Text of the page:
“She’s always liked you, McKenzie.” Tommy looked up and down and around, everywhere but my face, as if he were afraid of his own question. “I know why Studder is here. This isn’t the first time she’s checked up on Scottie. Man, why are you here? What did Scottie do that makes you come here?”

“No, no,” I said and gave his shoulder a playful shake. “It’s nothing like that. I was looking for Scottie because I need to ask him for a favor. I just ran into her”—I gestured toward Karen—“and we decided to look together.”

“A favor? What kind of favor?”

Be careful, my inner voice said.

“I’d rather not say,” I answered. “But your brother, he knows people, people who might be able to help me with a problem I have. It involves—well, if you hear from him, just say I need a favor and ask him to call me.”

“I’ll do that,” Tommy said.

“Are you expecting to hear from Scottie?” Karen asked.

“No,” Tommy said.

“Mind if we take a look around?”

Tommy’s eyes flashed at the insult. “I said he’s not here. I said I haven’t seen my brother in two weeks. Do you think I’m lying?”

“I’m required—”

“Hey, you do what think you have to.” Tommy pivoted toward me. “If you want to search the house, go ’head.”

I gave him my best, most sincere shrug. “I’m good,” I said.

“I need to look,” said Karen.

I gave my head a little shake and spoke quietly to Tommy. “Officer of the court. What can you do?”

“Nothing,” Tommy said. He waved at Karen. “Go ’head. Knock yourself out. I’ll wait here.”

While we waited, Tommy told me that he moved back home a few months ago after his divorce. “Bitch took my kids, my house, my car, all my savings, and now I have to pay alimony and child support on top of it.”

“That sucks,” I said just to be friendly.

“Tell me about it. You ever get married?”


“Well, don’t. Not unless you’re absolutely, positively, rock-solid sure about the girl because, man, the only thing worse than a bad marriage is a bad divorce, I’m here to tell you.”

“Good advice. I’ll keep that in mind.”

A few moments later, Karen emerged from the house and joined us on the sidewalk. “I’m sorry about that, Mr. Thomforde,” she said. “It’s just something I have to do.”

“It’s okay,” Tommy said.

“I noticed the drum kit set up in one of the bedrooms.”

“My mom’s idea,” Tommy said. “She set it up for when Scottie came to visit. Said it would make him feel more at home. One thing about my brother, all the other shit aside”—he was looking at me again—“the sonuvabitch sure can play the drums.”

We thanked him and were making our way back to the Audi when Tommy called to us. “Hey, McKenzie? Did you try Joley?”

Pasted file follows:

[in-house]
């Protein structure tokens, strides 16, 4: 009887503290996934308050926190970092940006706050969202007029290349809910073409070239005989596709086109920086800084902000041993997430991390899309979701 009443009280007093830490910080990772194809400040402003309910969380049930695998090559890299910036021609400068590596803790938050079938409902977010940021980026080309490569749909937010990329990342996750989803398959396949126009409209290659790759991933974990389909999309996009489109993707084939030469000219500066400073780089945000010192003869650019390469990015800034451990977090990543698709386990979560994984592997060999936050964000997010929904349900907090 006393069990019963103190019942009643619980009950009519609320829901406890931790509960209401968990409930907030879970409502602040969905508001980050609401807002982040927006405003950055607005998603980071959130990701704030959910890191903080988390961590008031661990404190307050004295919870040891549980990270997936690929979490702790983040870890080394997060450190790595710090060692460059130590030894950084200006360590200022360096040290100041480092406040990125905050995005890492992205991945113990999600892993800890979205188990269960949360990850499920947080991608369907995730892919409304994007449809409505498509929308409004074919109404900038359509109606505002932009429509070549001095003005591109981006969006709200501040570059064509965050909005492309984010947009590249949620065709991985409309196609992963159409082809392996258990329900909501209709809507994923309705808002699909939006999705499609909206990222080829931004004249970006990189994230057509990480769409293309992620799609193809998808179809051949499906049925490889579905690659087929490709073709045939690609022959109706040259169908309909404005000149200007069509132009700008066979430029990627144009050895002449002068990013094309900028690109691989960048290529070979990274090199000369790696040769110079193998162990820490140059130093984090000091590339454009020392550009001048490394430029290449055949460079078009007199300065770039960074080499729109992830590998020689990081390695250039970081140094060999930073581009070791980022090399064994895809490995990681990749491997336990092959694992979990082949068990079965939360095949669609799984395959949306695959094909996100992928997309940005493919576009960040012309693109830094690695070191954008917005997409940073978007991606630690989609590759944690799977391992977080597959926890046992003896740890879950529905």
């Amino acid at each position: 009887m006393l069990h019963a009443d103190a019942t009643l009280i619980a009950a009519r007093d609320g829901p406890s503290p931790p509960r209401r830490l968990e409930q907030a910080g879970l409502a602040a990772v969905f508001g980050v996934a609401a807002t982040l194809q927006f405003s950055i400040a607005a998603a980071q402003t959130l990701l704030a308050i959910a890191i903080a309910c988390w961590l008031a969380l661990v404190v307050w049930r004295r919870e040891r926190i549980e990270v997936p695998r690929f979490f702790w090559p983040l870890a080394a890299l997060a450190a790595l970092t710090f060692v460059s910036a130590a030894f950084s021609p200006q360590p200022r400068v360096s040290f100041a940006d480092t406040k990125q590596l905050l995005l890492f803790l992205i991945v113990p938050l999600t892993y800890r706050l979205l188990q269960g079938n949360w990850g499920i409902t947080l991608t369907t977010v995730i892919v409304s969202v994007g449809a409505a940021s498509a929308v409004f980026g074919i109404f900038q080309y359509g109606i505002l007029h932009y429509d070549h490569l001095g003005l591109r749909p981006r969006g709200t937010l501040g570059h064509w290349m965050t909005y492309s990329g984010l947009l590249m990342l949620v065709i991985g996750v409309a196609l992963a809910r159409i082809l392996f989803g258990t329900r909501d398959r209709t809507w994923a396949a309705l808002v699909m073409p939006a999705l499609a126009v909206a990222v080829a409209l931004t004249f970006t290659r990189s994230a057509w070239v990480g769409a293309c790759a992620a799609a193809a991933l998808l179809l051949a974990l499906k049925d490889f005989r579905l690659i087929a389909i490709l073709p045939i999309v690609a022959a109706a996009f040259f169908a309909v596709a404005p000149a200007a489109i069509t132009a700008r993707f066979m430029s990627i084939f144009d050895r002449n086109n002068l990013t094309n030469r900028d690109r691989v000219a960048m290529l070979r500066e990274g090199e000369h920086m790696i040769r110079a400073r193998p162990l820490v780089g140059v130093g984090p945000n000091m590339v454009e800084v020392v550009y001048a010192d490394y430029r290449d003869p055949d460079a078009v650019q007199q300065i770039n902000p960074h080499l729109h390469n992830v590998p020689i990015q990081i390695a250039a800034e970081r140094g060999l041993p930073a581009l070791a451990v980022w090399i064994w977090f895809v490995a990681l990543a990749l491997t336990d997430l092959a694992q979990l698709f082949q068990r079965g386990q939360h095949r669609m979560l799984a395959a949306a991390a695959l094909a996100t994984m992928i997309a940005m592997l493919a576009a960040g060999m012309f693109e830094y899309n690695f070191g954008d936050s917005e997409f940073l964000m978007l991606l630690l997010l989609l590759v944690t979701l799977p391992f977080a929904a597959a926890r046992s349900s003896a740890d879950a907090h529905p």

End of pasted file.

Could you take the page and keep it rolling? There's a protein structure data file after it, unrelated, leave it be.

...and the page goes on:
“Are they back together?”

“I don’t know. Scottie called her when he was here. They were on the phone for hours.”

“You’re kidding me.”

“Talk about your bad relationships.”

We were pulling away from the curb before Karen asked, “Who’s Joley?”

“A woman Scottie was once involved with,” I said. “I’m surprised you weren’t informed about her.”

“Why would I be?”

“She had to take out a restraining order to keep him from stalking her.”

Her mouth hung open for a moment, and then she closed it with a snap. I could hear her teeth grinding behind her lips. After a moment, she said, “I should have been told that.” Later she hissed, “Bureaucracies,” as if the word were an obscenity.

Who was I to disagree?


Jolene Waddell was one of those girls who peaked at age seventeen, going from high school midwinter queen to dowdy middle-age in about a summer. Back in school, she was perky with a long-jumper’s body and legs. But the legs were the first to go, then the waist, then the rest of her. Only her voice remained unchanged. You’d hear that hot and humid voice over the phone and you knew—knew!—that she had the goods.

We met her under the porch light of her small bungalow in Highland Park, not far from where the Ford plant used to be. It had been a long time since I’d seen her, and when I hugged her my arms easily made it around her torso.

“You’ve lost weight,” I said.

“Thirty-five pounds since New Year’s,” she said. “Another thirty to go.”

“You’re lookin’ good.”

She smiled like a woman who hadn’t received a compliment in a long while, yet still remembered how it felt.

“No, I’m not,” Joley said. “I will be, though. I’m trying to get to my high school weight plus ten. That’s fair, isn’t it, McKenzie? Weighing ten pounds more than you did in high school.”

“More than fair,” I said.

“Our high school reunion is coming up, you know.”

“Is it?”

Joley nodded and smiled. “Still, a girl can’t hope to look like she did in high school.”

“I don’t know, Joley. You look pretty damn good to me.”